History of an Under-Ice Subsistence Fishery for Arctic Cisco and Least Cisco in the Colville River, Alaska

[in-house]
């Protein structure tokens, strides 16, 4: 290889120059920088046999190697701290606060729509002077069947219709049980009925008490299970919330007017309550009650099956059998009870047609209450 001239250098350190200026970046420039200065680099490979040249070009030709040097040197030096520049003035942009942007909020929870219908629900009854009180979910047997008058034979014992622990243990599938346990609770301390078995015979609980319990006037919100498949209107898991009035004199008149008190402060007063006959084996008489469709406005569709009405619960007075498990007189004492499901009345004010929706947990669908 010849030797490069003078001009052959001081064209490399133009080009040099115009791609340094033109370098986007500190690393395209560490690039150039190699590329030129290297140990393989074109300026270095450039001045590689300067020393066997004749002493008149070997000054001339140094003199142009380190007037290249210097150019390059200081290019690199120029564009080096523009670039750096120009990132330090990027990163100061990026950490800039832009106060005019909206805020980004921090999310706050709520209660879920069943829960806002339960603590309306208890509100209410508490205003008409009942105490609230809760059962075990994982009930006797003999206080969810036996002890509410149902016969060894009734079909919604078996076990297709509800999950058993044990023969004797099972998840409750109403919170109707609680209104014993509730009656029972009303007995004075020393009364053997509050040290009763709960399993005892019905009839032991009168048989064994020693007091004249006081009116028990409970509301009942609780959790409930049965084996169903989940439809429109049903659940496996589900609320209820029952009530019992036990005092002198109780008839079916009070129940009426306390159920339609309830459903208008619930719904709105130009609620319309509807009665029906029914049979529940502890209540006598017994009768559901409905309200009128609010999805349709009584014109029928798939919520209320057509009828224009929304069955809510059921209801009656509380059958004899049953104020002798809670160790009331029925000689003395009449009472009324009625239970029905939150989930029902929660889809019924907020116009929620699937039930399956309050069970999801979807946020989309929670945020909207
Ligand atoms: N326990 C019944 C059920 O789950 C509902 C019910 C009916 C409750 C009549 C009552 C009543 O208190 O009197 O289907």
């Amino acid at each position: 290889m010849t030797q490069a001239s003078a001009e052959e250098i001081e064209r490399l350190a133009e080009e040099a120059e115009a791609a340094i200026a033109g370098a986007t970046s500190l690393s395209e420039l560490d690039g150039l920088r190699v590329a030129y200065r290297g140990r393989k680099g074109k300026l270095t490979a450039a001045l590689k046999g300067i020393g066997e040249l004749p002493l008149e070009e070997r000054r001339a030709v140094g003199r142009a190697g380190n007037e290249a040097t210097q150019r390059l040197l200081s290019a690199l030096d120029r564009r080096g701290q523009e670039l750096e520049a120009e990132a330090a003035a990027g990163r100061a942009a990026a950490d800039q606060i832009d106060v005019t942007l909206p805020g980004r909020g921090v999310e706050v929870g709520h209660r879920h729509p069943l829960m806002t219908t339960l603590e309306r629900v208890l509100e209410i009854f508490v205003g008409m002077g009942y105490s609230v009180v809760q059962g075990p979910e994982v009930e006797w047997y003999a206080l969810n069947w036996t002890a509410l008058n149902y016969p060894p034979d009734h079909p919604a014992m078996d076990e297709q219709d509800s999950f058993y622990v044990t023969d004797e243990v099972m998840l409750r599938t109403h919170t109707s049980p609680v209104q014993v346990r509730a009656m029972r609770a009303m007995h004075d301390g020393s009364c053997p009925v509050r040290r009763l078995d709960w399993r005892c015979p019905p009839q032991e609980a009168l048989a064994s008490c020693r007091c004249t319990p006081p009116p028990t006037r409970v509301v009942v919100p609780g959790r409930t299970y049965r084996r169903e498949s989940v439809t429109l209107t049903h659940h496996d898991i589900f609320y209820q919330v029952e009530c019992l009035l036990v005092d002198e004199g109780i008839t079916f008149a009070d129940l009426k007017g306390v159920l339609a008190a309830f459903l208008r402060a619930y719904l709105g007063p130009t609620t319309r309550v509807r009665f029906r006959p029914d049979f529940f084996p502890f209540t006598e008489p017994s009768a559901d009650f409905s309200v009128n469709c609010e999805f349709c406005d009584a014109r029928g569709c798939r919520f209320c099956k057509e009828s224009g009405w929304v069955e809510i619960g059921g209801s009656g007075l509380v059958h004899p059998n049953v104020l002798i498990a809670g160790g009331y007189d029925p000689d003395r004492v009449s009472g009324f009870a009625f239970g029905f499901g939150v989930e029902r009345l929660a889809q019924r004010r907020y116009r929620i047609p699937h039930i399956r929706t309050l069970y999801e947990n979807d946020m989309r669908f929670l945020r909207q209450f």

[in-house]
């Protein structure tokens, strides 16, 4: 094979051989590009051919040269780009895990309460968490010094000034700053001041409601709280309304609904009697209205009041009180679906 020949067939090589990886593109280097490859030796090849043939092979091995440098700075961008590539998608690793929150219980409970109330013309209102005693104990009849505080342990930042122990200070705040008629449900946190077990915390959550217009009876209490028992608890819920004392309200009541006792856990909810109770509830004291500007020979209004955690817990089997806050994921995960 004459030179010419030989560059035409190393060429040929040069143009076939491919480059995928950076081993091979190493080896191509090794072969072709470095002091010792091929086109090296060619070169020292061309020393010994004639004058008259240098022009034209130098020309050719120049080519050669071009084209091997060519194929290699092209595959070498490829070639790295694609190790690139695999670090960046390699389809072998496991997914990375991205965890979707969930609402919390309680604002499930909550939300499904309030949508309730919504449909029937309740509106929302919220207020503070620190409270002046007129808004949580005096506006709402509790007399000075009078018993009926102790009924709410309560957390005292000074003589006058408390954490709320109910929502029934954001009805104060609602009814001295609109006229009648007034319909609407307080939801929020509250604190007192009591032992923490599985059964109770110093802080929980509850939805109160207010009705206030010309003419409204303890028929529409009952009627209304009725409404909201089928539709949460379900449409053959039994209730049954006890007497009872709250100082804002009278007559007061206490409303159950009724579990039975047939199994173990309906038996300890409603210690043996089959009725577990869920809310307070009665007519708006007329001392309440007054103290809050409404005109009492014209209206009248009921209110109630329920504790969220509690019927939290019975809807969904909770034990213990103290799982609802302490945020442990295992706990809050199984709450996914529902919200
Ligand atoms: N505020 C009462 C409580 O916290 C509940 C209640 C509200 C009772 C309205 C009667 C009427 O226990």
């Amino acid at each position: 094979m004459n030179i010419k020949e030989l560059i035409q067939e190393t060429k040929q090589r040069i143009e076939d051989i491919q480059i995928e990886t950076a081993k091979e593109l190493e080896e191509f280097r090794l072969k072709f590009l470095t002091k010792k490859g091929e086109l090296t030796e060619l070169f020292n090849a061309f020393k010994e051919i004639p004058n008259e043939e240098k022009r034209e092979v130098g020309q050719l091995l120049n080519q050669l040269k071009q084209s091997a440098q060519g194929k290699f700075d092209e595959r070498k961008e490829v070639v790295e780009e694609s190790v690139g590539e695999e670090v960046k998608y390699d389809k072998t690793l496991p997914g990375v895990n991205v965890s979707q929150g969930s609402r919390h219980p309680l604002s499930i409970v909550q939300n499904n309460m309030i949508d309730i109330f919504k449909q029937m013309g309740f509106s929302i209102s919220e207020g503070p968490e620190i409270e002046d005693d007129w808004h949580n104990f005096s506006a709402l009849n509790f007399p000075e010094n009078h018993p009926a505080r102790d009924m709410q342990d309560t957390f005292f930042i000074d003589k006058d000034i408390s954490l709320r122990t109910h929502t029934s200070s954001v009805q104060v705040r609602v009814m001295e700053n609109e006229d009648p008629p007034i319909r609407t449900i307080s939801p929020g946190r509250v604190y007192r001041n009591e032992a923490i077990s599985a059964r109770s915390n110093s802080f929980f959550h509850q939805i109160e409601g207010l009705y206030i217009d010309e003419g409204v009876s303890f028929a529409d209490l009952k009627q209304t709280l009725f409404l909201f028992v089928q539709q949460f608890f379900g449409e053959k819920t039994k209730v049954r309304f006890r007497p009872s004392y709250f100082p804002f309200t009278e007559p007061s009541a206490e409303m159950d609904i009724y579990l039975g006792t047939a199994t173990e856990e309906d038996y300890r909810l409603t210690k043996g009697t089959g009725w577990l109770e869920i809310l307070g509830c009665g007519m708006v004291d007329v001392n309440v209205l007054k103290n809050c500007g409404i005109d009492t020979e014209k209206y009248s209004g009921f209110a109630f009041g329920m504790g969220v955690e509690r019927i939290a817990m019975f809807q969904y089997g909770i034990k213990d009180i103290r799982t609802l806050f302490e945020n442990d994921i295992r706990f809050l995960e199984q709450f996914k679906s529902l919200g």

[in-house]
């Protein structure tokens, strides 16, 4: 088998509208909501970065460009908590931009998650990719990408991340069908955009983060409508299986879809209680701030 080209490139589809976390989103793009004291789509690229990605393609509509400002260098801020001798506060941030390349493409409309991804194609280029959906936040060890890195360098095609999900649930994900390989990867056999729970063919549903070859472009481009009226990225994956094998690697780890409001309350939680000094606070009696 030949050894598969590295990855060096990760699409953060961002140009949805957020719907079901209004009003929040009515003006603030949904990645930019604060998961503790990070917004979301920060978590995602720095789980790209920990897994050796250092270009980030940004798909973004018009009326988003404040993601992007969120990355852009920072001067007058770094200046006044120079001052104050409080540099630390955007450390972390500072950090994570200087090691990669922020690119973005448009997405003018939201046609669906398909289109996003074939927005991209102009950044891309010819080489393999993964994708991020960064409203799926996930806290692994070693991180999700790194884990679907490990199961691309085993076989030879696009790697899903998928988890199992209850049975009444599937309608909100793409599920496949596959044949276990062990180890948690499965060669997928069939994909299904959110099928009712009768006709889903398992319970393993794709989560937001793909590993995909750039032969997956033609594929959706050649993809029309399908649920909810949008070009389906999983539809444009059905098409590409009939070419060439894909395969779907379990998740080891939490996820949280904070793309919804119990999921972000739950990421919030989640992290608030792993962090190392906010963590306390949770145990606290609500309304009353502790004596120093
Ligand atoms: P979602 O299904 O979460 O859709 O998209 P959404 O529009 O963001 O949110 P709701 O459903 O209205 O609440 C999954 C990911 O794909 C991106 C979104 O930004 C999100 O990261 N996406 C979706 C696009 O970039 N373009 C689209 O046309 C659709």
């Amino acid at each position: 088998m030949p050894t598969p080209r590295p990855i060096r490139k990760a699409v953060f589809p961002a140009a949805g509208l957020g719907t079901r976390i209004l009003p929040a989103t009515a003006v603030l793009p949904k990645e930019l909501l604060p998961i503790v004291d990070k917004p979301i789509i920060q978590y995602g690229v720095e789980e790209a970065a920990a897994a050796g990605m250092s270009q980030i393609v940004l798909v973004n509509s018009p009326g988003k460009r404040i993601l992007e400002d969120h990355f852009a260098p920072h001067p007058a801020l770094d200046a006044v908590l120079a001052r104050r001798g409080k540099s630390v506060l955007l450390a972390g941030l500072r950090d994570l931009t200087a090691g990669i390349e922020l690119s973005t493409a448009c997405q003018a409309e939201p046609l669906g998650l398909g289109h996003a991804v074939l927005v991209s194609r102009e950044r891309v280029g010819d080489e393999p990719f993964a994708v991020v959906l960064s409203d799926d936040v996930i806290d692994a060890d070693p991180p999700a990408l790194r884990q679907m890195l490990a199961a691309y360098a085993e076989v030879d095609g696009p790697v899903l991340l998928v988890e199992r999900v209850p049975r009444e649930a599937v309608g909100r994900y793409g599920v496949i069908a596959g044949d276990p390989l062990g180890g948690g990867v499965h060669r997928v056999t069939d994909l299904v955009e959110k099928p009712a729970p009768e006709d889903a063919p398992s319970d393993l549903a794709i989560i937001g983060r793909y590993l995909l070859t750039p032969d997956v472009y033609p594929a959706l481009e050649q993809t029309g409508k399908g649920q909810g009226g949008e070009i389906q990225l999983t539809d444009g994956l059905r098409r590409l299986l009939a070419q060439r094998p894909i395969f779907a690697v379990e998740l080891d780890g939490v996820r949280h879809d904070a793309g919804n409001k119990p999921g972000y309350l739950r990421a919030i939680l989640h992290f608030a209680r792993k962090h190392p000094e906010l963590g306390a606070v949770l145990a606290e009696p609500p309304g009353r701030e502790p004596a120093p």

Arctic cisco (Coregonus autumnalis) and least cisco (C. sardinella) are harvested in the Colville River Delta near Nuiqsut, Alaska, after ice forms in the fall. Arctic cisco targeted by the fall fishery derive from spawning stocks in the Mackenzie River of Canada. Young-of-the-year fish are recruited into the Colville region during August or September, aided by westerly coastal currents generated by predominantly easterly winds. In contrast, anadromous least cisco, harvested as the primary by-catch in the fishery, spawn and winter entirely in the Colville delta and lower river. This study reports on fishery monitoring for the 20-year period 1985 – 2004. During this period, effort in the subsistence fishery showed an increasing trend. Arctic cisco, the target species, averaged over 65% of the annual observed catch, and least cisco averaged 22%. From 1985 to 2002, total harvest of arctic cisco for the combined subsistence and commercial fisheries averaged 38 600 fish (15 958 kg) per year, ranging from a low of 5859 fish (2799 kg) in 2001 to 78 254 fish (31 340 kg) in 1993. During the same period, catches of least cisco averaged 18 600 fish (5819 kg), ranging from a low of 6606 fish (2014 kg) in 2001 to 33 410 fish (11 319 kg) in 1985. The subsistence fishery caught 56% of the total arctic cisco harvest and 42% of the least cisco harvest (in numbers of fish). In the six years for which estimates of both harvest and population level were available, total estimated annual harvest of arctic cisco within the Colville River Delta averaged 8.9% of the available fish, with yearly estimates ranging from 5.4% to 12.9%. For least cisco, the average annual removal rate was 6.8% (range: 2.9% to 13.8%).